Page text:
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Amira Merabet, a 34-year-old woman, was burned alive in the Eastern Algerian town of El Khroub in August. Her crime: refusing a man’s advances. The murder shocked Algeria, and protests were held across the country – in Constantine, Oran, Algiers and Béjaïa – to pay tribute to female victims of violence. This was not a crime without precedent. In Béjaïa, Merabet’s photo was placed among that of women assassinated by Islamists during the 1990s. They included 17-year-old Katia Bengana, who was killed for refusing to wear the hijab.
The linking of these two murders shows that memories of the civil war that raged from 1992 to 2002 remain vivid in Algeria. And Merabet’s death shows that Algerian women’s struggle for rights is neither over nor forgotten, as shown in this article.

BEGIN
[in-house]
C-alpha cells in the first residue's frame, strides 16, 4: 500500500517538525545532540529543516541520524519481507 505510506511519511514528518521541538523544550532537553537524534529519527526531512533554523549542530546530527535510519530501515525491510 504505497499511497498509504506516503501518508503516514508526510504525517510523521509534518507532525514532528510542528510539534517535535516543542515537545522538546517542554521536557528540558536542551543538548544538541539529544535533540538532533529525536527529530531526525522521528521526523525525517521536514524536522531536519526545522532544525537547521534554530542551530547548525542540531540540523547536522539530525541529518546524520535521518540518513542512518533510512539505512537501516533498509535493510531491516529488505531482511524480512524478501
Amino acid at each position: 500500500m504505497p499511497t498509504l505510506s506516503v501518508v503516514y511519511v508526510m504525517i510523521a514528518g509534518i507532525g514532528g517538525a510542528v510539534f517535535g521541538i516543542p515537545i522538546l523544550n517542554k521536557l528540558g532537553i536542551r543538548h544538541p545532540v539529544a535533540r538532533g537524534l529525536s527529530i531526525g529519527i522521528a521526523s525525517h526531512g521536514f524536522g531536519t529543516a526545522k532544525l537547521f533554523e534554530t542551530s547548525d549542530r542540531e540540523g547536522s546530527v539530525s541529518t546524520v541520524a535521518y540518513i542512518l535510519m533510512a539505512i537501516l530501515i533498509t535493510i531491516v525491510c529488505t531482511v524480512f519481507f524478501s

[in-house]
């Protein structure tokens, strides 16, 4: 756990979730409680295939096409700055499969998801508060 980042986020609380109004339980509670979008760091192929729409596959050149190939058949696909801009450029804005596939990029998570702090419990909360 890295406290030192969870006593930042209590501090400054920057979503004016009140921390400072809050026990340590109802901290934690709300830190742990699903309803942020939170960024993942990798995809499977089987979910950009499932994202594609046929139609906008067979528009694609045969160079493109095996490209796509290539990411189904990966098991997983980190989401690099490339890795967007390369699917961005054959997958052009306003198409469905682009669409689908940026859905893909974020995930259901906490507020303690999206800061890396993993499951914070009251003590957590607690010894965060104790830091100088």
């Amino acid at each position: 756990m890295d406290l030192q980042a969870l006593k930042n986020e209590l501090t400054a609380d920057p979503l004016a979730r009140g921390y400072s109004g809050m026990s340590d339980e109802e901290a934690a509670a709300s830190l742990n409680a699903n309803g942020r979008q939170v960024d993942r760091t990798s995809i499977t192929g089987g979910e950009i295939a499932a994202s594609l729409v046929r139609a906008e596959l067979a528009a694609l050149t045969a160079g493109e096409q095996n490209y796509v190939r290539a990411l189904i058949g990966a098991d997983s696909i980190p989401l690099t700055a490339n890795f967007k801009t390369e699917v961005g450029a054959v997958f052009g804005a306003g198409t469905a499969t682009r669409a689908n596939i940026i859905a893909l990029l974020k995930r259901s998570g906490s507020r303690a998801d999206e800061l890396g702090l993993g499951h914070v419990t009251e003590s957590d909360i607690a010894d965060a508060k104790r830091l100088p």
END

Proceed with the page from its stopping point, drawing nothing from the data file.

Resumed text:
This platform is part of the Axis 1 "Strengthening the capacities of equality actors" of the Priority Solidarity Fund "Women for the future in the Mediterranean" funded by the French Ministry of Europe and Foreign Affairs and led by the European Institute of the Mediterranean, in the framework of the project “Developing Women's Empowerment” labelled by the Union for the Mediterranean.
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